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Pirated Warhammer books used to train Meta and Bloomberg AI

Wargamer found 15 pirated Black Library books among tens of thousands in a dataset used to train AI Bloomberg, Meta, and open source AI tools.

Cover art from Eisenhorn, a Warhammer book published by Black Library - two men, both seriously dangerous looking, one in the facing hiding carapace armor of an Arbites enforcer, the other in a long green trenchcoat.

Wargamer has identified 15 pirated Warhammer books in a dataset that was used to train AI systems, including Meta’s LLaMA and Bloomberg’s BloombergGPT, as well as non-Warhammer books by 34 authors who have also written for Games Workshop’s Black Library publishing imprint.

The books include titles from across the Warhammer 40k, Age of Sigmar, and even Warhammer: The Old World settings, with work by current and former Warhammer book authors .

On Monday, The Atlantic launched an online search tool that allows anyone to check whether their favorite author’s work appears in a massive repository of digital texts used to train several AI tools, called “Books3”. Meta and Bloomberg have cited Books3 as being part of the training data used to develop their AIs.

Wargamer used the Atlantic’s tool to search Books3 for Black Library authors. Here’s what we found:

Author Book
Dan Abnett Legion
David Annandale Yarrick
Andy Chambers Bellathonis and the Shadow King
John French Ahriman: Exile
Laurie Goulding Mark of Calth
Andy Hoare Commissar
William King Sword of Caledor
Steve Lyons Down Among the Dead Men
Robbie MacNiven Red Tithe
Sandy Mitchell The Greater Good
Josh Reynolds Gotrek & Felix: Road of Skulls
Soul Wars
Gav Thorpe Ravenwing
C. L. Werner Blood for the Blood God

In addition, we found non-Black Library works from 34 authors who have also written for Games Workshop.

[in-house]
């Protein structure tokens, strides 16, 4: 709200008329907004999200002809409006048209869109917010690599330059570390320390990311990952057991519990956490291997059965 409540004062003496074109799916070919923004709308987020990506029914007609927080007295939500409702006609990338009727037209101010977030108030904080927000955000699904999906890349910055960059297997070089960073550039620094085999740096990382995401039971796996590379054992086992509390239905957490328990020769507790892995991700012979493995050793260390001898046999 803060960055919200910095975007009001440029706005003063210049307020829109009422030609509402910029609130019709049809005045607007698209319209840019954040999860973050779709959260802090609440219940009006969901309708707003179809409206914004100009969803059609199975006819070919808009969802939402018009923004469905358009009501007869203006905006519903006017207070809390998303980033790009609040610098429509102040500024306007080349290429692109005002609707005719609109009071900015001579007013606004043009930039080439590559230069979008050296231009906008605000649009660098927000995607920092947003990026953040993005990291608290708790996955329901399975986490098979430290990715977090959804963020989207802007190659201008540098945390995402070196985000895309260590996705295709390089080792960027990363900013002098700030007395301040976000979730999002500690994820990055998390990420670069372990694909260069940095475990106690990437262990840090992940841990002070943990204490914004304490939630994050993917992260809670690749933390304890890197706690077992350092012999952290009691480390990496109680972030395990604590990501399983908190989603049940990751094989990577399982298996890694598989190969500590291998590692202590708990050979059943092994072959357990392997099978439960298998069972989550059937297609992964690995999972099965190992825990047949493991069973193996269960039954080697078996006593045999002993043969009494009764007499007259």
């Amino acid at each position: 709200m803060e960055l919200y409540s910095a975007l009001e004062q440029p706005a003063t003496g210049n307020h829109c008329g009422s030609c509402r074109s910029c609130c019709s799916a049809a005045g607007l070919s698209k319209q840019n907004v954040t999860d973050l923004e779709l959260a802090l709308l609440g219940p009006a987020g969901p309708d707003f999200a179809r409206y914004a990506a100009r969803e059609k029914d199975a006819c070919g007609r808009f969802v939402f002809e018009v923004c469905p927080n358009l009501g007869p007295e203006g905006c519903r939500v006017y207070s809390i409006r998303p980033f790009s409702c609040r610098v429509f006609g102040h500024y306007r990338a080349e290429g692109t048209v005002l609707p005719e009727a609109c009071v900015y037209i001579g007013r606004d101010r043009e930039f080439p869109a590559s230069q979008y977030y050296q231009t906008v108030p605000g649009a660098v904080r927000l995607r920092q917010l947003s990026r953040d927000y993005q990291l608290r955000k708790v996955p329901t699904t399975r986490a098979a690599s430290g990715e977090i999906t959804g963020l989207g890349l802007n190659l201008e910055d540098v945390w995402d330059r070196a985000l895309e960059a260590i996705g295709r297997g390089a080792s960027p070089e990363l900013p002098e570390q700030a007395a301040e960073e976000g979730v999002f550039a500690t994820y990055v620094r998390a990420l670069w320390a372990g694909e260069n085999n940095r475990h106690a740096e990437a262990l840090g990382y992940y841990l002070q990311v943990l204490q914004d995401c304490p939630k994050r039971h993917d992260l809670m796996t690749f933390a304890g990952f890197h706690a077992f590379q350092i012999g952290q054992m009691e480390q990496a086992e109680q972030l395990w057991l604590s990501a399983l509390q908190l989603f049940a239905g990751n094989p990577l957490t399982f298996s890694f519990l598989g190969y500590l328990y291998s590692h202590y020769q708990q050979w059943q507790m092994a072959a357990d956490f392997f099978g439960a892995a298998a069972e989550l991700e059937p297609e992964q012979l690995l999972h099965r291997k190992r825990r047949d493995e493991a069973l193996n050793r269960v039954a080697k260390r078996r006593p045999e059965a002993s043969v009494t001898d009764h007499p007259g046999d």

Authors including Sarah Silverman, Michael Chabon, and Paul Tremblay are currently raising lawsuits against Meta, on the grounds that unauthorized use of their texts constitutes copyright infringement.

Black Library authors are employed on a “work for hire” basis, surrendering copyright in their work to Games Workshop. Wargamer has contacted Games Workshop to ask for its stance on the use of its copyrighted works to train AI, and if it is taking any legal action, and will update this article if we receive comment.

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The Atlantic’s search tool comes from the work of journalist Alex Reisner. Reisner published an article in The Atlantic on August 19 explaining how he had obtained the training dataset Books3, which was used to train Meta’s LLaMA AI, “the initial model of BloombergGPT”, and the open-source AI tool GPT-J. Books3 contains “roughly 190,000 entries”, each one a large text.

Reisner wrote custom programmes to extract usable information from the huge data repository. He uncovered the ISBNs – unique identifying codes – for 170,000 books. With just 15 books present, Black Library is underrepresented: Reisner says that “more than 30,000 titles are from Penguin Random House and its imprints, 14,000 from HarperCollins, 7,000 from Macmillan, 1,800 from Oxford University Press, and 600 from Verso”.

So-called AI Tools have become contentious in the gaming industry. So far discussions have focused mostly on AI-generated art, rather than text; there was a furore when a recent DnD book was discovered to contain AI-generated illustrations. We recommend you check out our interview with RPG creators about the “Pandoras box” of AI art for industry insights into the growing phenomenon.